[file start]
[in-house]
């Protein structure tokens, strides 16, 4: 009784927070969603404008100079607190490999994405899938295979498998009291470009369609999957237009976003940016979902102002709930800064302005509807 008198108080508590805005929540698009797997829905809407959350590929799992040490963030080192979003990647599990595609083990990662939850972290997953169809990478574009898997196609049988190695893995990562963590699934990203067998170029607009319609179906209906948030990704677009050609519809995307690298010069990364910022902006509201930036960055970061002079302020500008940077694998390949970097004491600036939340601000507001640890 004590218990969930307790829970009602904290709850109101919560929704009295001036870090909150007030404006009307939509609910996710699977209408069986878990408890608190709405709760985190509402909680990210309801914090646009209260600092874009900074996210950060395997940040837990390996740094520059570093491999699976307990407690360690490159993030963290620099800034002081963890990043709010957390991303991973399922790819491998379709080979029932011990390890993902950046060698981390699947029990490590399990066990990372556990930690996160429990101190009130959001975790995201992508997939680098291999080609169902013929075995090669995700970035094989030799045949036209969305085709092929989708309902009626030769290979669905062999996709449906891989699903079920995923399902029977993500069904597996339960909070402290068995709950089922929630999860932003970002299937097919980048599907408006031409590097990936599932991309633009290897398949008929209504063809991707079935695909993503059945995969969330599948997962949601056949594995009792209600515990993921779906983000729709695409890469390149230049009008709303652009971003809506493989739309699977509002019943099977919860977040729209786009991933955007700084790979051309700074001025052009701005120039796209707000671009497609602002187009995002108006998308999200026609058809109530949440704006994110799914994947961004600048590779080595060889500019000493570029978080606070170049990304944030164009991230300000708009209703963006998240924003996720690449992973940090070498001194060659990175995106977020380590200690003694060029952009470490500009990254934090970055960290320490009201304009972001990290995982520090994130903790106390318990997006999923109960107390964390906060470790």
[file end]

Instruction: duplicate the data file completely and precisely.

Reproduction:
[in-house]
């Protein structure tokens, strides 16, 4: 009784927070969603404008100079607190490999994405899938295979498998009291470009369609999957237009976003940016979902102002709930800064302005509807 008198108080508590805005929540698009797997829905809407959350590929799992040490963030080192979003990647599990595609083990990662939850972290997953169809990478574009898997196609049988190695893995990562963590699934990203067998170029607009319609179906209906948030990704677009050609519809995307690298010069990364910022902006509201930036960055970061002079302020500008940077694998390949970097004491600036939340601000507001640890 004590218990969930307790829970009602904290709850109101919560929704009295001036870090909150007030404006009307939509609910996710699977209408069986878990408890608190709405709760985190509402909680990210309801914090646009209260600092874009900074996210950060395997940040837990390996740094520059570093491999699976307990407690360690490159993030963290620099800034002081963890990043709010957390991303991973399922790819491998379709080979029932011990390890993902950046060698981390699947029990490590399990066990990372556990930690996160429990101190009130959001975790995201992508997939680098291999080609169902013929075995090669995700970035094989030799045949036209969305085709092929989708309902009626030769290979669905062999996709449906891989699903079920995923399902029977993500069904597996339960909070402290068995709950089922929630999860932003970002299937097919980048599907408006031409590097990936599932991309633009290897398949008929209504063809991707079935695909993503059945995969969330599948997962949601056949594995009792209600515990993921779906983000729709695409890469390149230049009008709303652009971003809506493989739309699977509002019943099977919860977040729209786009991933955007700084790979051309700074001025052009701005120039796209707000671009497609602002187009995002108006998308999200026609058809109530949440704006994110799914994947961004600048590779080595060889500019000493570029978080606070170049990304944030164009991230300000708009209703963006998240924003996720690449992973940090070498001194060659990175995106977020380590200690003694060029952009470490500009990254934090970055960290320490009201304009972001990290995982520090994130903790106390318990997006999923109960107390964390906060470790």